- May 23, 2020 3:32 AM
- May 3, 2021 6:23 AM
- May 6, 2021 5:12 AM
Despite the minor influence the UK has in Southeast Asia, analysts say the visit of Foreign Secretary Dominic Raab is a post-Brexit attempt to establish a stronger regional role, notably on climate issues
PHNOM PENH--United Kingdom Foreign Secretary Dominic Raab is set to pay an official visit to Cambodia on June 23 in an effort to promote action on the climate crisis and tout the UK’s post-Brexit “Global Britain” image.
Secretary of State for Foreign, Commonwealth and Development Affairs Dominic Raab will pay an official visit to Cambodia on June 23 at the invitation of Cambodian Deputy Prime Minister and Minister of Foreign Affairs Prak Sokhonn, according to a press statement issued on June 21.
During his visit, Raab will hold a bilateral meeting with Sokhon during which they will discuss the countries’ bilateral relations as well as regional and international issues of common interest and concern.
The visit by UK foreign secretary, the statement continued, will contribute to further promoting and strengthening bilateral relations between the two countries as well as representing another step forward in multilateral cooperation within the ASEAN framework.
Following his bilateral talks with Sokhon, Raab is also scheduled to meet with Environment Minister Say Samal.
Raab was initially set to pay a courtesy call on Prime Minister Hun Sen on June 23, but the meeting schedule was cancelled on Saturday (June 19) as the prime minister announced that he had to isolate himself after being indirectly exposed to COVID-19.
Climate Change and Cambodia’s ASEAN Chairmanship 2022
Raab’s visit to Cambodia will come as the UK is set to host the 26th United Nations Climate Change Conference (COP26) in November 2021. And more importantly, his visit also takes place just around six months before Cambodia takes the helm of the chairmanship of the Association of Southeast Asian Nations (ASEAN) which is scheduled for 2022.
It has been argued that the visit is a part of the UK’s broader efforts to push for more climate action and to seek further commitment from Southeast Asian countries. Meanwhile, the major power is also said to be keen to foster ties with the regional grouping in particular and promoting its role in the region in general.
Po Sovinda, a PhD scholar at Griffith University in Australia, agreed that in the post-Brexit time, the UK has been working on new strategy to transform itself to be a global power in Asia, becoming more active in the spheres of environment and economies as well as security issues globally.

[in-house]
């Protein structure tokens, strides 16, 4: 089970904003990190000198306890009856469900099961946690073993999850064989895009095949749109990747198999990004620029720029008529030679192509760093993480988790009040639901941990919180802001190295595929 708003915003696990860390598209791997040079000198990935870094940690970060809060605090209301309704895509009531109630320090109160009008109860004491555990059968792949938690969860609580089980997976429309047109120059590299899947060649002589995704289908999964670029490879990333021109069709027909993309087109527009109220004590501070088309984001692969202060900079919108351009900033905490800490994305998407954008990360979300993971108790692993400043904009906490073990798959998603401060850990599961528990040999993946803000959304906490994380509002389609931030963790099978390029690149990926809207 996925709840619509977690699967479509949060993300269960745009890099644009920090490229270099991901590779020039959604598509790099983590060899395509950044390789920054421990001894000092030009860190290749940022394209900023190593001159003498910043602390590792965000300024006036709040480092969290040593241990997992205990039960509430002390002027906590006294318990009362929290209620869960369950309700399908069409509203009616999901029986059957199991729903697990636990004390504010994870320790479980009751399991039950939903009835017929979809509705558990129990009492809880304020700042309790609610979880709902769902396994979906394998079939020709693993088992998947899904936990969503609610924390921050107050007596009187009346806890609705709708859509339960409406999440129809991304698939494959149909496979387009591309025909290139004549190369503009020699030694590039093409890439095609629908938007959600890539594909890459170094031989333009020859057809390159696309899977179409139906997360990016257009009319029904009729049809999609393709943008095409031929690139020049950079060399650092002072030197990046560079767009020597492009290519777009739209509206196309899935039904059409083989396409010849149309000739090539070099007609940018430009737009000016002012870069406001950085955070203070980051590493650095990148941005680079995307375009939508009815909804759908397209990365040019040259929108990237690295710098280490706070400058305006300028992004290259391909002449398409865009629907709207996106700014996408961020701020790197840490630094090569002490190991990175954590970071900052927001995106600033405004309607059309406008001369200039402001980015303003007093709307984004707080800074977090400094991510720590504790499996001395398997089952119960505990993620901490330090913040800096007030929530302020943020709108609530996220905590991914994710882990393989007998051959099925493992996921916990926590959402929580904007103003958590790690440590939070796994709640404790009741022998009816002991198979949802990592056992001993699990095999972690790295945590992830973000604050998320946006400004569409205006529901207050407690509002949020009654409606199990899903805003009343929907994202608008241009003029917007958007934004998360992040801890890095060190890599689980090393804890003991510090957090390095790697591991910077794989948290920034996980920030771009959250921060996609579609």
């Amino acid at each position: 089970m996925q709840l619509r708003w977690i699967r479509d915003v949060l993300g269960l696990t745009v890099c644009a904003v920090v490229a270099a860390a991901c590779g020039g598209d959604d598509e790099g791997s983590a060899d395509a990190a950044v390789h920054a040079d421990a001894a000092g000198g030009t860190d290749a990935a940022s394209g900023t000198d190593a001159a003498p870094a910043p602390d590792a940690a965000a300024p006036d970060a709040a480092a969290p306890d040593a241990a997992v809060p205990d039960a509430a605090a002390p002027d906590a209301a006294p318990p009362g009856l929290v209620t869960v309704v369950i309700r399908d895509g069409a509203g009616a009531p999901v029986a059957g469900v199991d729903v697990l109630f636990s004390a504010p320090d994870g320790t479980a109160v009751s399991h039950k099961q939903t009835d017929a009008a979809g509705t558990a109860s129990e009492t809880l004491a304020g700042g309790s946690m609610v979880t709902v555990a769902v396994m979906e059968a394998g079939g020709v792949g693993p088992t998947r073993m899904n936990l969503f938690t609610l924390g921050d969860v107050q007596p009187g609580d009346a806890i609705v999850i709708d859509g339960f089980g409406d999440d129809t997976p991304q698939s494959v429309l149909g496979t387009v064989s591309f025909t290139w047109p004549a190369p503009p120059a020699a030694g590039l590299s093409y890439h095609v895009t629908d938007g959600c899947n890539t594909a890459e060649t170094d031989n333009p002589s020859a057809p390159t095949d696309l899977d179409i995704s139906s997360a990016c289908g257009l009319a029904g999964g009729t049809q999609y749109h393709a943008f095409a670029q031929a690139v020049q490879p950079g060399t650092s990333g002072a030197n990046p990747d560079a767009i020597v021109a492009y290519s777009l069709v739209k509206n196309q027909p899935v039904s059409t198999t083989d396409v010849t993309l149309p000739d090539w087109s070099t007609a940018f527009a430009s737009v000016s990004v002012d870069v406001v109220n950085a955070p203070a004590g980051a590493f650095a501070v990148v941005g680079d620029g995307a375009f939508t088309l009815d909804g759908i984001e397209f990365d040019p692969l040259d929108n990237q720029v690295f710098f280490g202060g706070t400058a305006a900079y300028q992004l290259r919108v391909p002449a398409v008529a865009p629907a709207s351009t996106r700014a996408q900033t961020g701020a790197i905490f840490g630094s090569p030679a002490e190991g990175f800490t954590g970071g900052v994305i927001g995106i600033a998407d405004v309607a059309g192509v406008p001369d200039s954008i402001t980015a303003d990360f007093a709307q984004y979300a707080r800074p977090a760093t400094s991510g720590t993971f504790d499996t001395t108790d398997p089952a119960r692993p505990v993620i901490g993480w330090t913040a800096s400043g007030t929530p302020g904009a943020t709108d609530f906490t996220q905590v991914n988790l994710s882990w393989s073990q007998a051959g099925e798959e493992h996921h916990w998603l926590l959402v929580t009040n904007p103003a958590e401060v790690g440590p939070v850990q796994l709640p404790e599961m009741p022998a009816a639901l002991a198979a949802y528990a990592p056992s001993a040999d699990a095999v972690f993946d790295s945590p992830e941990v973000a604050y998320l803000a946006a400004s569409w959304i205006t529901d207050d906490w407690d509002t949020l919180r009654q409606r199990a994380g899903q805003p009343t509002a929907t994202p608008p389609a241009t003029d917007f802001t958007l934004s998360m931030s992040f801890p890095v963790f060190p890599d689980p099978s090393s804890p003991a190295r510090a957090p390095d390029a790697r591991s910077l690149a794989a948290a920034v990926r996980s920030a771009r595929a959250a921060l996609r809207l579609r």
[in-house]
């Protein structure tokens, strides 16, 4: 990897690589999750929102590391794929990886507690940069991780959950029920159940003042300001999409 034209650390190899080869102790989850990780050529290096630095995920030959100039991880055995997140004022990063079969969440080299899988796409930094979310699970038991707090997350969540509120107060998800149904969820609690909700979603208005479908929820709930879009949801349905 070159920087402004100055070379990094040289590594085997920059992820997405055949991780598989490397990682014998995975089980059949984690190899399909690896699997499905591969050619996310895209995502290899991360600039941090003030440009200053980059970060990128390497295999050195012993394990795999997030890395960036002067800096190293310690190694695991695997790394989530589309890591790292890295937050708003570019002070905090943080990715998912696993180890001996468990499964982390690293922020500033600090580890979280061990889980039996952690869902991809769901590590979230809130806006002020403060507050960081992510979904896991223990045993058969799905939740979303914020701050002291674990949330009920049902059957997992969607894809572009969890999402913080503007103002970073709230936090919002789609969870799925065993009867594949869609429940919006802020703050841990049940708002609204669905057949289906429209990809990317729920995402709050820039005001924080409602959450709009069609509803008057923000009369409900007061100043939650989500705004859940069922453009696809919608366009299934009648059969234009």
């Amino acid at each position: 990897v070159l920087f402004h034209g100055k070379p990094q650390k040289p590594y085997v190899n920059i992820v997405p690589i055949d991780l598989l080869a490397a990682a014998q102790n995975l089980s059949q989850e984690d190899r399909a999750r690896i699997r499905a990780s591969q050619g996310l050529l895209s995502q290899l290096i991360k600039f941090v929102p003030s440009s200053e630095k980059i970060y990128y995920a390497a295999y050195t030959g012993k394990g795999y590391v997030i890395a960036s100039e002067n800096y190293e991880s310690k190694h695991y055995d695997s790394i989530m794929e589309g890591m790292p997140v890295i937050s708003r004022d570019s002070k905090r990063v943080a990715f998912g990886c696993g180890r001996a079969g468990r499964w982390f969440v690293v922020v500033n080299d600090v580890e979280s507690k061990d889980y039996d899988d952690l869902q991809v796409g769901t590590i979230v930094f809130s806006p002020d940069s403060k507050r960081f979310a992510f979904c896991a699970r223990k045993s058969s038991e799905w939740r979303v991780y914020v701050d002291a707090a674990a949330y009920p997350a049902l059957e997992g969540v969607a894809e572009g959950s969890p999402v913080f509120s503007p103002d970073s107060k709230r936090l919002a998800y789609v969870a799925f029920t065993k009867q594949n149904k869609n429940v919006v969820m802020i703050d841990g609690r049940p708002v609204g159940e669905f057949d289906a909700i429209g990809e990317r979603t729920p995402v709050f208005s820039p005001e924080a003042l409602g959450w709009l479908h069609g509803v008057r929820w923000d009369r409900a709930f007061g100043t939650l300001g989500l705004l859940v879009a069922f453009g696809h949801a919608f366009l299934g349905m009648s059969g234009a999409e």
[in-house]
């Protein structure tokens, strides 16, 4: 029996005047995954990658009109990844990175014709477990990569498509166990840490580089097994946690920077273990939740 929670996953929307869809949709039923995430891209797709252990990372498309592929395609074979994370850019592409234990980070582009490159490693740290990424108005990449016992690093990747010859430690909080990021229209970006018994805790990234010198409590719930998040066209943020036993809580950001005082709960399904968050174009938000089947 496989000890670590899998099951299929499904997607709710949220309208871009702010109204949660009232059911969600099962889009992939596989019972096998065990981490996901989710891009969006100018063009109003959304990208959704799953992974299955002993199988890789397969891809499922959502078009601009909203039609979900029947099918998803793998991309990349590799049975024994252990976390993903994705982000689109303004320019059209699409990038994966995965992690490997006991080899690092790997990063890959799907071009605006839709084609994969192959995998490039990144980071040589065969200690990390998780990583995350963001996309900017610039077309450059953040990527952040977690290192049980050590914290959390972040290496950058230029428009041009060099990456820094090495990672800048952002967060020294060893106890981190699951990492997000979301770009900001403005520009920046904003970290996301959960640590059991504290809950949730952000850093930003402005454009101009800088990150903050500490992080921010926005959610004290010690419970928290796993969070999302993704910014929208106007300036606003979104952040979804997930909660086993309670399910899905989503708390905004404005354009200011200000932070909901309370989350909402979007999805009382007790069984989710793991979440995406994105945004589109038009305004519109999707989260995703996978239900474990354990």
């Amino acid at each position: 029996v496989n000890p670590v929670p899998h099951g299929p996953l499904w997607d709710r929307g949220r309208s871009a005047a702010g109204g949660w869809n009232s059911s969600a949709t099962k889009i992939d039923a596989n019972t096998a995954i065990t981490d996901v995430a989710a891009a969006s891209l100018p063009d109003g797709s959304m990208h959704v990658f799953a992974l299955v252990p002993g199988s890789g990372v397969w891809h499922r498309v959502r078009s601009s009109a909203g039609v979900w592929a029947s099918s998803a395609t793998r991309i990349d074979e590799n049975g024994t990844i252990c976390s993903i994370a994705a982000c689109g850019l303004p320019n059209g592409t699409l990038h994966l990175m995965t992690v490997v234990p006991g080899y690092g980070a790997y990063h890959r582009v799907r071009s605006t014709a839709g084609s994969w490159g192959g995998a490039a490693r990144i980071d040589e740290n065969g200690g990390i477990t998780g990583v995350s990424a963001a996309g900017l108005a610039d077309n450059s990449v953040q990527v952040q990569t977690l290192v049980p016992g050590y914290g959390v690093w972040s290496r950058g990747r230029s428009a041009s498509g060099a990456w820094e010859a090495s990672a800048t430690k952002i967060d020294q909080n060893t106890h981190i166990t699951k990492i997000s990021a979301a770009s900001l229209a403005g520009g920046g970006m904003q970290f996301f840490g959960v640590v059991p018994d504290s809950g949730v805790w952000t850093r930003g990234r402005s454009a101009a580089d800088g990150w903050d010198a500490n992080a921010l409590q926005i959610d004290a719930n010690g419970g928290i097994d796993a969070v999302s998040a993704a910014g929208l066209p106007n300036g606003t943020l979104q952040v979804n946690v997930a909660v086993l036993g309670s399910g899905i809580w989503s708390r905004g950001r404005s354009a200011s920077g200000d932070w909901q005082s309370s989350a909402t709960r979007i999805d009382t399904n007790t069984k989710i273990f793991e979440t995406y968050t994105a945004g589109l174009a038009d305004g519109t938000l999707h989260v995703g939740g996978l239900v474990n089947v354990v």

For Cambodia in particular, Sovinda continued, the visit from such a high-ranking UK official also highlights the UK’s aim to promote climate action as well as renewables.
“This visit can indicate that the UK wants other countries including Cambodia to focus more on climate change and clean energy. It wants to push forward this agenda not only in Cambodia but also in the region as Cambodia is going to chair ASEAN next year,” Sovinda said.
By chairing ASEAN, the expert stressed, Cambodia has the authority to set the agenda for broader discussions among member states when it comes to climate action and energy transition. Therefore, he added, it could bring more benefits for the region as well as to the UK itself.
However, Sovinda still doubts whether Cambodia is willing to focus on the climate actions or clean energy issue when it chairs the regional group next year.
“I could not know to what extent Cambodia is willing to raise these issues for active discussion as the ASEAN chair as Cambodia doesn’t see much benefit from that. And moreover the UK does not have much influence in Cambodia,” Sovinda stressed.
Strengthening Bilateral Relations
In addition to promoting climate action and clean energy, the UK has also been seeking to boost ties with the Southeast Asian region. One of the UK’s top priorities is it has a strong desire to be admitted as the ASEAN dialogue partner. This requires more support from ASEAN members.
For Sovinda, building close relations with the UK can bring Cambodia some benefits ranging from economic to security, but these will be limited given that the UK’s role in the region remains insignificant.
“Even though the UK itself doesn’t show much interest in Cambodia, there are many advantages Cambodia stands to gain from these good relations,” Sovinda explained, pointing out that economically speaking, Cambodia still can export more products to the UK under its Generalized Scheme of Preferences (GSP). This is one of the few benefits of Brexit that Cambodia can enjoy after having its access to the European Union’s Everything But Arms partially revoked due to labor and human rights abuses.
According to the Ministry of Commerce’s report, trade volume between the two reached $813.22 million in the first 11 months of 2020, a drop of 17.61 percent compared to the same period in 2019 that has largely been accredited to the COVID-19 pandemic.
With regards to diplomatic and political dimensions, Sovinda explained that the relations between Cambodia and the UK have not faced many challenges as this major power’s foreign policy doesn’t mainly center on democracy and human rights as that of Germany, Sweden or the United States does.
“With this stance, it appears that the diplomatic ties between the two countries can develop smoothly,” he continued.
In terms of security and military aspects, Sovinda noticed as the UK has no bigger security role so far in the region, Cambodia could not gain much from it.
Cambodia and the UK established official diplomatic relations in 1953 after the Southeast Asian country gained independence from France.